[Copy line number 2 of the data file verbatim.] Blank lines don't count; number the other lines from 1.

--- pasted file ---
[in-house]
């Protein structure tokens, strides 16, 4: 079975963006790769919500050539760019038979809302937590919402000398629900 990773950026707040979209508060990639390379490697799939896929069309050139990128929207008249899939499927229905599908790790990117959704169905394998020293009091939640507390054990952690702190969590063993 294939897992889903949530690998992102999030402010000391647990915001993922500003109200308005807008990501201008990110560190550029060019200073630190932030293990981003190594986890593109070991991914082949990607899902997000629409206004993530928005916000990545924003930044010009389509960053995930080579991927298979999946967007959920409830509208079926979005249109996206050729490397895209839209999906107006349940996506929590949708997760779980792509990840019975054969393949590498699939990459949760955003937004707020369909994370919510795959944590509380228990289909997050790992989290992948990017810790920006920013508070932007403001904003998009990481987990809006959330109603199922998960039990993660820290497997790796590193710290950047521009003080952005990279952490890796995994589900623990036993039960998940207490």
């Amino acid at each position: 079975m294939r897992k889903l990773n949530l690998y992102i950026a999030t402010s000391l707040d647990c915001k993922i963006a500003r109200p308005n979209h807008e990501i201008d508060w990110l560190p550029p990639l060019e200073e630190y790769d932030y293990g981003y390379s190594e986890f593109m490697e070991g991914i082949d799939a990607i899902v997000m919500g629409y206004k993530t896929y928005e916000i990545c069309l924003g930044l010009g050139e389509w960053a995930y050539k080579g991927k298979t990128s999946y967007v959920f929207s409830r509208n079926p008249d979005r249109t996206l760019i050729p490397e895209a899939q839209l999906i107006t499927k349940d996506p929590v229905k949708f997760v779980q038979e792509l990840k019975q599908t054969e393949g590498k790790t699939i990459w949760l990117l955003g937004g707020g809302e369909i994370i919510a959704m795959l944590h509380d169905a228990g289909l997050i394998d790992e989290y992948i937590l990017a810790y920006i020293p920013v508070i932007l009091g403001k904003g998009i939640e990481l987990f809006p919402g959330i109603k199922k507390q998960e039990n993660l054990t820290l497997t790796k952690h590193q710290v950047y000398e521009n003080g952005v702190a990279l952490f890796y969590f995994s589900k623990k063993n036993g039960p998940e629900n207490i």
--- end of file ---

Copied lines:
């Protein structure tokens, strides 16, 4: 079975963006790769919500050539760019038979809302937590919402000398629900 990773950026707040979209508060990639390379490697799939896929069309050139990128929207008249899939499927229905599908790790990117959704169905394998020293009091939640507390054990952690702190969590063993 294939897992889903949530690998992102999030402010000391647990915001993922500003109200308005807008990501201008990110560190550029060019200073630190932030293990981003190594986890593109070991991914082949990607899902997000629409206004993530928005916000990545924003930044010009389509960053995930080579991927298979999946967007959920409830509208079926979005249109996206050729490397895209839209999906107006349940996506929590949708997760779980792509990840019975054969393949590498699939990459949760955003937004707020369909994370919510795959944590509380228990289909997050790992989290992948990017810790920006920013508070932007403001904003998009990481987990809006959330109603199922998960039990993660820290497997790796590193710290950047521009003080952005990279952490890796995994589900623990036993039960998940207490």